What is the future of ISIS?

With their leader, al-Baghdadi dead what is ISIS's next step

Sahithi Jammulamadaka, Editor-in-Chief

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   The violent death of Abu Bakr al-Baghdadi, the leader of the Islamic State, in a raid by the United States forces, was announced Sunday, October 26, 2019. He has been hunted for more than a decade and he partly built an organization based on the assumption that this day would come eventually. 

   Though this is a significant blow to the world’s most feared terrorist establishment experts argue that this is unlikely to freeze the Islamic State franchises and supporters. Under Mr. Baghdadi ISIS operated largely on its own. Though he demanded faithfulness and built a cult circle around himself (as many of his supporters considered him the leader of the Muslims worldwide) his primary concern was security. In his final years, he kept a very close circle of people including his wives, children and close associates and made very little direct contact with the outside world. This means that his organization operated with little input from him. 

   Many references to Islamic propaganda states that leaders may come and go but it is imperative for the movement to remain. Though ISIS may not dissipate completely it has certainly suffered a blow. Over the past few years, ISIS has been losing land at a rapid pace especially when earlier this year they lost control of their last territory in Syria. 

   It is important to highlight that the fight still isn’t over. In the past year alone the terrorist group has taken responsibility for the deadly attacks that have taken place in Afghanistan including a mosque bombing that killed over 70 people and a wedding blast that killed over 63 people. Omar Abu Layla, a Syrian who heads an activist news network called Deir Ezzour 24, said he expected Mr. al-Baghdadi’s death will discourage some while motivating others to avenge him.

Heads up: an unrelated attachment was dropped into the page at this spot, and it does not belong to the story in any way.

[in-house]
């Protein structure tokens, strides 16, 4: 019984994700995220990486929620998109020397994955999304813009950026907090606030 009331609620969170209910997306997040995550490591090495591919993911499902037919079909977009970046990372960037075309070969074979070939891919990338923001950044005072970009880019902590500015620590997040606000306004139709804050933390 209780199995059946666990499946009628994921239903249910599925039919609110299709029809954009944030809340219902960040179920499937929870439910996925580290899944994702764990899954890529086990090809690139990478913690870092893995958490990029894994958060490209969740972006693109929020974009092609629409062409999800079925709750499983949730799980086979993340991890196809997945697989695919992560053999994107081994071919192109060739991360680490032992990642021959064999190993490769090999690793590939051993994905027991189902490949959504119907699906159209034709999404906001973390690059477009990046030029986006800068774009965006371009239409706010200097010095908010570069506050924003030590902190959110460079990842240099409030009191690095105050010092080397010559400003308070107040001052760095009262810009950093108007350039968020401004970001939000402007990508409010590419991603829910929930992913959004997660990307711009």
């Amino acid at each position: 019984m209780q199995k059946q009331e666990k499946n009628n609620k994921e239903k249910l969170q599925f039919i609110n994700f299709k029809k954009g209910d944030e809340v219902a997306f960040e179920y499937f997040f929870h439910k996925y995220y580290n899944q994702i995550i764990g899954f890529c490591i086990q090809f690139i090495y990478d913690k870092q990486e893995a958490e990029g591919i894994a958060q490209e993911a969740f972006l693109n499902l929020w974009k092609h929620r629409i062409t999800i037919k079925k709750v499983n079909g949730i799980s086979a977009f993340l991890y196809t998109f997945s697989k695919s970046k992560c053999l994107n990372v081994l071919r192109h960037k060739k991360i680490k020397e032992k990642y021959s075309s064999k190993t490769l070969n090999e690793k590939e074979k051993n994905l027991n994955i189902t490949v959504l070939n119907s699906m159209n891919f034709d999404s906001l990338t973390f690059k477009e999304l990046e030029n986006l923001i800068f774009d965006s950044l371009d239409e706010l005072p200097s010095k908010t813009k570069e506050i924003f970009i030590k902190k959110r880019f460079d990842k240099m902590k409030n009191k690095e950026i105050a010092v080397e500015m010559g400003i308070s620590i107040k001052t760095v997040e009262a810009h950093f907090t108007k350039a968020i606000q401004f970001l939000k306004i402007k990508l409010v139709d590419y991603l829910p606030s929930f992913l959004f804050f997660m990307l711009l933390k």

Less than a day after al-Baghdadi’s death one of his potential successors along with other higher-ranking members of ISIS were killed in the US air raids. But since the Islamic State has moved away from centralized attacks over the past couple of years and has started focusing on emphasizing small groups and individual attacks there is less of a need for a higher command right away. This means that anyone could act in the group’s name and can multiply the Islamic State’s lethality by encouraging attacks remotely. 

   Former CIA agent, Dan Hoffman says, “This raid will not eliminate the debate about the president’s decision to withdraw our forces from Syria…this raid for sure is a great success. We removed a key terrorist leader from the battlefield. But there are a lot of ISIS terrorists enjoying ungoverned space in the region, ISIS decision making is decentralized, and al- Baghdadi will have a successor.”

 

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